With a nearly free, instant, invisible delivery network, there could be a number of options for you to get the tools need without the added burden of keeping them after you’re done.
Perhaps you could return those items to the retailer you bought it from.
Maybe you simply rent them from Lowes who has their own Pipedream Portal in their Tool Rental department.
Or maybe there's some sort of crowdsourcing option where you could then send the tools to someone across town who's working on their own tiling project.
In any case, Pipedream would enable you to get what you need when you needed it and then return it once you're finished.
The “Physical Cloud”
I like to explain this delivery network in terms of a digital network since a lot of you are technologists. A network becomes more valuable with every node added to it. Pipedream's tube network is exactly the same way. The more nodes it connects, the more options are available for the sending and receiving of physical goods.
At some point in the networks growth, it can begin to function similar to a blockchain network. In the same way that a blockchain distributes compute and ledger activity across each node in the network, a physical network like Pipedream can distribute the storage of goods across each node in the network (eg. other people's homes, retailers, warehouses).
This turns the community you live in into a "physical cloud" where you no longer have to store goods locally in your home. Rather, you can off-load your possessions to the "physical cloud" and then retrieve those items as needed.
Sure, there will always be things that you want to keep in your home - you won't off-load your laptop or your favorite backpack. But for the non-personal items like a screwdriver, a turkey baster, or a pool float, you can simply request them exactly when you need them and receive them in minutes. One less item to clutter up your home. The beauty is that when you have a need for that random item you'll probably only ever use once or twice, you don't have to drive to the store and buy it. You can just rent it for the day.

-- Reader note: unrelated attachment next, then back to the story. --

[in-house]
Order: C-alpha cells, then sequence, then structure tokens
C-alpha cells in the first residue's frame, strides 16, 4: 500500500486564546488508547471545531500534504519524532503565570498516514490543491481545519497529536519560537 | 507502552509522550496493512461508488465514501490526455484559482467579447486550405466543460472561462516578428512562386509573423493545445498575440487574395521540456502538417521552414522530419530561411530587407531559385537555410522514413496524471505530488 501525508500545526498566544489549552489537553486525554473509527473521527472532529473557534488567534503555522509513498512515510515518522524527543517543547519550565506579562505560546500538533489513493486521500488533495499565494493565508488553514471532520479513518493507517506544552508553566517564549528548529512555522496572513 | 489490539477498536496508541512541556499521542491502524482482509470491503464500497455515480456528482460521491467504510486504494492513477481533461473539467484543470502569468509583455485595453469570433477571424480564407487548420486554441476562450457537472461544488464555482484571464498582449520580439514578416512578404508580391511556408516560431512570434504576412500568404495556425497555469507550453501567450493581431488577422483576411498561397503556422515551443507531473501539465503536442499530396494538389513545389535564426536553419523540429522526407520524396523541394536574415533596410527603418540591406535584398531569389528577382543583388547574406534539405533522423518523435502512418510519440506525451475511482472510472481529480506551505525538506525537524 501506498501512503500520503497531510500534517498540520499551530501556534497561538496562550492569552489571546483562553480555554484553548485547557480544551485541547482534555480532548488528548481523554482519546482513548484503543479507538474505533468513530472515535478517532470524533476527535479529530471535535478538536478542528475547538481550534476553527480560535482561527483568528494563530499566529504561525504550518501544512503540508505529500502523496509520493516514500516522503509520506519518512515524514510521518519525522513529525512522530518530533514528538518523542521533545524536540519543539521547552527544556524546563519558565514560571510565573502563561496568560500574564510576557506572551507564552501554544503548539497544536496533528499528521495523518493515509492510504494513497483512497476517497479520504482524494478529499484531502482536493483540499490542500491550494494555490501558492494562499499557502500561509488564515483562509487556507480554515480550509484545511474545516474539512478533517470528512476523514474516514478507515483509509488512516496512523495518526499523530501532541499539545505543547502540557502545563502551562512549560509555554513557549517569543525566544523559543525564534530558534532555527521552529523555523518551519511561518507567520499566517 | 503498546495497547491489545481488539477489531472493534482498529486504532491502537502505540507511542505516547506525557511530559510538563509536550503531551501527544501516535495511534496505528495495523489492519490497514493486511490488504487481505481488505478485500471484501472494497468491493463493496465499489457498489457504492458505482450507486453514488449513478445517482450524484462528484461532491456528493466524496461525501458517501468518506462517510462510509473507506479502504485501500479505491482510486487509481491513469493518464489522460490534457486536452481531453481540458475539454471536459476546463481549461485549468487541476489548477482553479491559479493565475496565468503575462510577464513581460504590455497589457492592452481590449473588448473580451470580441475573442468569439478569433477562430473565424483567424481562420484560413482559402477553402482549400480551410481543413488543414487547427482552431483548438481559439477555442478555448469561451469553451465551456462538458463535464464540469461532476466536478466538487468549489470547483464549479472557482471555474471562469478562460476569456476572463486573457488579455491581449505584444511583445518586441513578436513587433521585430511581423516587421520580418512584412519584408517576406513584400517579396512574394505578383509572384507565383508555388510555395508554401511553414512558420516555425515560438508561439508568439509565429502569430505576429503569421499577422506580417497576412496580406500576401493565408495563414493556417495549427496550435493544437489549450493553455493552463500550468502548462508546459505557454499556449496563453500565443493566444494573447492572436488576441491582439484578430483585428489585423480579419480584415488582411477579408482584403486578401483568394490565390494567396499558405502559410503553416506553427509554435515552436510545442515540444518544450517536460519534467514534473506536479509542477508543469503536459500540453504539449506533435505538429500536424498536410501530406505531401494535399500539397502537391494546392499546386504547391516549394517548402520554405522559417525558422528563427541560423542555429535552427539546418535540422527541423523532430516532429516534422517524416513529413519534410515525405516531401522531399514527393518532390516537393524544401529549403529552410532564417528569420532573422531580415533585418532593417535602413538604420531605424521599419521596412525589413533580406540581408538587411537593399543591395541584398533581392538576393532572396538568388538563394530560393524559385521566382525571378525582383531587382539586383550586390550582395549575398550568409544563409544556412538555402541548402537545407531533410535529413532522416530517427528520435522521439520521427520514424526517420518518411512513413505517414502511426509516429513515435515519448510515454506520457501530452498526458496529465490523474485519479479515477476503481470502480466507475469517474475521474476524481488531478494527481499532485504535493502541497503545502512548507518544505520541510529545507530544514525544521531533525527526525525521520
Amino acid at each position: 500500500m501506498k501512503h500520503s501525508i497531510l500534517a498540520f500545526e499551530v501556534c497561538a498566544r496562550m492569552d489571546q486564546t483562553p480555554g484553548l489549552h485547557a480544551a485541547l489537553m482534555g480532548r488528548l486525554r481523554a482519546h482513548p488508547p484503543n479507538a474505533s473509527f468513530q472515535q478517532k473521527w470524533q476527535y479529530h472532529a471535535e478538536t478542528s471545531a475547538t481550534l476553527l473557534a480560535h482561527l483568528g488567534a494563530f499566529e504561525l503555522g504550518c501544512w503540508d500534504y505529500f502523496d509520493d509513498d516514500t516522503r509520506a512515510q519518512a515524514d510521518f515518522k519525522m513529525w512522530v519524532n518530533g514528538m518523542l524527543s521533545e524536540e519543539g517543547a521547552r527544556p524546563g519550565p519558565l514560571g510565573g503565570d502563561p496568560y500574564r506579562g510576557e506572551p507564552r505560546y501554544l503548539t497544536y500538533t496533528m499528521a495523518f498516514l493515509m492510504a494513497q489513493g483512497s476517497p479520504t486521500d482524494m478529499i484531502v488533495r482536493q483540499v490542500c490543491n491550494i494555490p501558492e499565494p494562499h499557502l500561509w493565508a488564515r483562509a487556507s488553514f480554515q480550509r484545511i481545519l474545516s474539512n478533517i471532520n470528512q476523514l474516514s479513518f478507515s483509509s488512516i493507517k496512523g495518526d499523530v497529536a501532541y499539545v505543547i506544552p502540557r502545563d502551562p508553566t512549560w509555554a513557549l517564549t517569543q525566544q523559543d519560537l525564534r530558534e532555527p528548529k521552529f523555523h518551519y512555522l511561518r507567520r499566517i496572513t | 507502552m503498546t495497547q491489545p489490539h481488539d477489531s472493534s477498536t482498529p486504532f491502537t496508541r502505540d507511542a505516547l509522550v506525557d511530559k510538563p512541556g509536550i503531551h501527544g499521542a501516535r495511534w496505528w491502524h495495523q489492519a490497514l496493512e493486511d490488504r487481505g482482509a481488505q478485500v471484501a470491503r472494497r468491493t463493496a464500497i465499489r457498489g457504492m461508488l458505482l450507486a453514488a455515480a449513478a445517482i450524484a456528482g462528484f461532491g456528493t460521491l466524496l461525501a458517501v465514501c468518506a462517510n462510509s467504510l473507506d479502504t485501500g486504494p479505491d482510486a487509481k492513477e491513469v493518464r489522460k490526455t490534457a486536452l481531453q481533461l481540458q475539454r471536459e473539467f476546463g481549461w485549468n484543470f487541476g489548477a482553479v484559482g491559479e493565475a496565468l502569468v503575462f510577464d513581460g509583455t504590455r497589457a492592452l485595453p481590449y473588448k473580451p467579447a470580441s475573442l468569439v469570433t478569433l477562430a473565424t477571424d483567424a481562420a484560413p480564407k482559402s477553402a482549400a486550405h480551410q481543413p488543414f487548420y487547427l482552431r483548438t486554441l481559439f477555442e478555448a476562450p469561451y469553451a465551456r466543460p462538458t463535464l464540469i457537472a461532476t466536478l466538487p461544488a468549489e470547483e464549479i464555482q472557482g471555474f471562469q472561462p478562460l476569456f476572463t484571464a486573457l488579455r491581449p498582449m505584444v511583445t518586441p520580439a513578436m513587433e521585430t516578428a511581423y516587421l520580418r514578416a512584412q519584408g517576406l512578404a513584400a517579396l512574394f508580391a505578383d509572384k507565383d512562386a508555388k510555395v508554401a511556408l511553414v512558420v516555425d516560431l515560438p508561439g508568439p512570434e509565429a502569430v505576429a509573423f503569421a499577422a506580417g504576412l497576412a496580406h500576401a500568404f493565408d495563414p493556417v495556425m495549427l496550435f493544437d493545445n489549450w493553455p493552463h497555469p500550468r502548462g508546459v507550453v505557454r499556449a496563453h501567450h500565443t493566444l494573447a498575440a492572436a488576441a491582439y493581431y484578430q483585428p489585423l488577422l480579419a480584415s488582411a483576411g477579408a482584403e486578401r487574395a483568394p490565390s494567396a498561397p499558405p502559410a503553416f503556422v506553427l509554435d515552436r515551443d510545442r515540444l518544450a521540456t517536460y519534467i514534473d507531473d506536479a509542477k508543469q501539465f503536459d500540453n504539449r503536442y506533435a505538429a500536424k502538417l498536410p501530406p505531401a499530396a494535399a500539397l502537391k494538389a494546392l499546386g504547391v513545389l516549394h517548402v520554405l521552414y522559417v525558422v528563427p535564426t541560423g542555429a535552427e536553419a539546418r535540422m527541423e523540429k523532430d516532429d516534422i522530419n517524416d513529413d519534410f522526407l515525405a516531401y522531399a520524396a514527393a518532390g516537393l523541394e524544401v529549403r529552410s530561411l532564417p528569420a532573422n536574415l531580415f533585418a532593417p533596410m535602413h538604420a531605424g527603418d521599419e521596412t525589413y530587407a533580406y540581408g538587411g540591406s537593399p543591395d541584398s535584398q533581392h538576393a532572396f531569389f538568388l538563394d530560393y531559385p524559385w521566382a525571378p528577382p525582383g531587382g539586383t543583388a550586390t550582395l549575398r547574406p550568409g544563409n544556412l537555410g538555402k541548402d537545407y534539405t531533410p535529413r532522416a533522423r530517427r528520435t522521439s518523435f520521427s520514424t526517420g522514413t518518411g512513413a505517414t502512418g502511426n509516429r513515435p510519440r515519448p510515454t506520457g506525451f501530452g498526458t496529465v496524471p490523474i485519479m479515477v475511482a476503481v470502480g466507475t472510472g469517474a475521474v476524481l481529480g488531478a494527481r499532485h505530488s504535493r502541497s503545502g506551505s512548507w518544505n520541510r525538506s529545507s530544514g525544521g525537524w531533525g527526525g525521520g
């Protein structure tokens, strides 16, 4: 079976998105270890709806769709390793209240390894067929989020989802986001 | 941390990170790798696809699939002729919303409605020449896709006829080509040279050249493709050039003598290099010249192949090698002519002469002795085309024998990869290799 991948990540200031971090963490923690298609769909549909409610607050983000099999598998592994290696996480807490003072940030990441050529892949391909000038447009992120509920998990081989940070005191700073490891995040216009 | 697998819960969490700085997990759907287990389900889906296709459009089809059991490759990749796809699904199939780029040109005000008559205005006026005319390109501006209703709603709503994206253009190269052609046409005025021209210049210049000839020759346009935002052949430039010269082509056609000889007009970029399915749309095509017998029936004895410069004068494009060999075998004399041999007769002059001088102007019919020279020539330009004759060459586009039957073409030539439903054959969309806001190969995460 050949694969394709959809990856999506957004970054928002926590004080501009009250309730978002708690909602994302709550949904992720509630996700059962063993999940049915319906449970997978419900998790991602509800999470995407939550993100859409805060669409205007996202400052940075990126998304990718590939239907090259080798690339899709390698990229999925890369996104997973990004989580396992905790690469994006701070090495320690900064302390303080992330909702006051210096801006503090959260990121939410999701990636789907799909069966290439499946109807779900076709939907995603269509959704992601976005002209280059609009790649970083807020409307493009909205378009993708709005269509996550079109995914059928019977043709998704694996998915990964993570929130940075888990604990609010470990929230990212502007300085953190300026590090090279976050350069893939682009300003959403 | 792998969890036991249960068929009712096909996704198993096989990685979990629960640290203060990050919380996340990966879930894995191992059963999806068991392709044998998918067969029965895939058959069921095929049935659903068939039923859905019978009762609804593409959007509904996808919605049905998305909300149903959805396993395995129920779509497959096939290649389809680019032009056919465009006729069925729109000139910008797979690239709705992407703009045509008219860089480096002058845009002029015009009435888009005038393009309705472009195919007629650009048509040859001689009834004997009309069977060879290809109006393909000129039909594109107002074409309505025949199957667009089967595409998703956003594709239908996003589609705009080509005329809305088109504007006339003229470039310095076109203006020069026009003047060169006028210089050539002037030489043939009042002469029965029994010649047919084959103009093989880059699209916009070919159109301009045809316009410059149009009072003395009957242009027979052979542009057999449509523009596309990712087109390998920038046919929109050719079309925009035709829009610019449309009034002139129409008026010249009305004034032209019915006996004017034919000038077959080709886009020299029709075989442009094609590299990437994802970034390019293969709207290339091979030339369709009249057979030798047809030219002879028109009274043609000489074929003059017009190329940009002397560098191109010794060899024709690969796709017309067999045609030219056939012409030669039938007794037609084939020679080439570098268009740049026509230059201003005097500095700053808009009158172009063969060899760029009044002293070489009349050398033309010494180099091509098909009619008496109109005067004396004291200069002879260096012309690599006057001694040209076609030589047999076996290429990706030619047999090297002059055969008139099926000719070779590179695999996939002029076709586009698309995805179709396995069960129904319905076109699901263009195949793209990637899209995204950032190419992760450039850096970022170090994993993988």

The Impact of Near-Instant Delivery
It's going to take some time before Pipedream's dream becomes less of a pipe dream and more of a reality. But as the network grows within a city, there are a number of second-order effects that we may start to see.
1. Fewer cars
When Uber, Instacart, DoorDash and other delivery services began popping up in the 2010's, the number of cars on the street at any given time exploded. In San Fransisco (which is an edge case, of course), the SF Traffic Authority estimated that vehicle density increased by ~50% after these crowd-sourced delivery companies were started.
Until we have tubes like the Jetsons, we'll assume that Uber will still be a thing for a while. But smaller items like food and groceries could be sent through Pipedream's network which would decrease the amount of delivery drivers on the street.
2. More affordable goods
Somewhere around 40% of the cost of shipping is tied up in last-mile delivery. If you could cut that cost down to pennies on the dollar, we could see a significant reduction in shipping costs - Pipedream wants to see shipping costs drop down to $1.
3. Less waste
In an ideal world, as the network reaches maturity, fewer items would be able to satiate the same or higher demand. Here's an example from Drew, Pipedream's co-founder.
"There are maybe 10 billion screwdrivers in the world sitting in drawers and toolboxes, a fraction of a percent being used. With hyperlogistics, 2-3 million screwdrivers being constantly distributed around can satiate demand for screwdrivers. This results in billions of screwdrivers that no longer needed to be produced, billions of pounds saved from landfills, & higher quality screwdrivers."
—Drew, Co-founder and COO of Pipedream
Now, I'm not so optimistic as to believe that the 10 billion screwdrivers in the world will magically be reduced down to 3 million and the rest be recycled and kept out of landfills. However, the principle holds true. For future goods being manufactured, the number of units needed to satisfy demand will go down, the number of unused items sitting in closets will go down and, hopefully as a result, the number of items that end up in landfills will go down.
That's the future that Pipedream is building.
I’ll catch ya next week.